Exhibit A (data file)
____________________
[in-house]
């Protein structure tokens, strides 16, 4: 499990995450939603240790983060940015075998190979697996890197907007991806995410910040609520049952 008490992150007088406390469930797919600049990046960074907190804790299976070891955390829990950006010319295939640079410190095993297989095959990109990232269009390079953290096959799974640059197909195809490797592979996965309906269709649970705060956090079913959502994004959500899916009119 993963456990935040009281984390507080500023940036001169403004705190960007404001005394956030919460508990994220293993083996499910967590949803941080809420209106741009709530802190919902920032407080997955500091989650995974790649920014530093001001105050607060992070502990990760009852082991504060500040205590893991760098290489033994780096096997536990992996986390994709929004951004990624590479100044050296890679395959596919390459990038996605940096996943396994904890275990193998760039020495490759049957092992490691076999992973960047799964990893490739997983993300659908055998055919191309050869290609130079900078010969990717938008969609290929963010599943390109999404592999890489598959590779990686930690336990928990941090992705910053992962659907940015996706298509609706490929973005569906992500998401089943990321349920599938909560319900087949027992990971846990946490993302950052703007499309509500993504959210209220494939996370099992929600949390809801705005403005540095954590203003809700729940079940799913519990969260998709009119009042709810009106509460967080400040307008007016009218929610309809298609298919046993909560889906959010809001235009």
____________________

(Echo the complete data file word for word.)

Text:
[in-house]
């Protein structure tokens, strides 16, 4: 499990995450939603240790983060940015075998190979697996890197907007991806995410910040609520049952 008490992150007088406390469930797919600049990046960074907190804790299976070891955390829990950006010319295939640079410190095993297989095959990109990232269009390079953290096959799974640059197909195809490797592979996965309906269709649970705060956090079913959502994004959500899916009119 993963456990935040009281984390507080500023940036001169403004705190960007404001005394956030919460508990994220293993083996499910967590949803941080809420209106741009709530802190919902920032407080997955500091989650995974790649920014530093001001105050607060992070502990990760009852082991504060500040205590893991760098290489033994780096096997536990992996986390994709929004951004990624590479100044050296890679395959596919390459990038996605940096996943396994904890275990193998760039020495490759049957092992490691076999992973960047799964990893490739997983993300659908055998055919191309050869290609130079900078010969990717938008969609290929963010599943390109999404592999890489598959590779990686930690336990928990941090992705910053992962659907940015996706298509609706490929973005569906992500998401089943990321349920599938909560319900087949027992990971846990946490993302950052703007499309509500993504959210209220494939996370099992929600949390809801705005403005540095954590203003809700729940079940799913519990969260998709009119009042709810009106509460967080400040307008007016009218929610309809298609298919046993909560889906959010809001235009």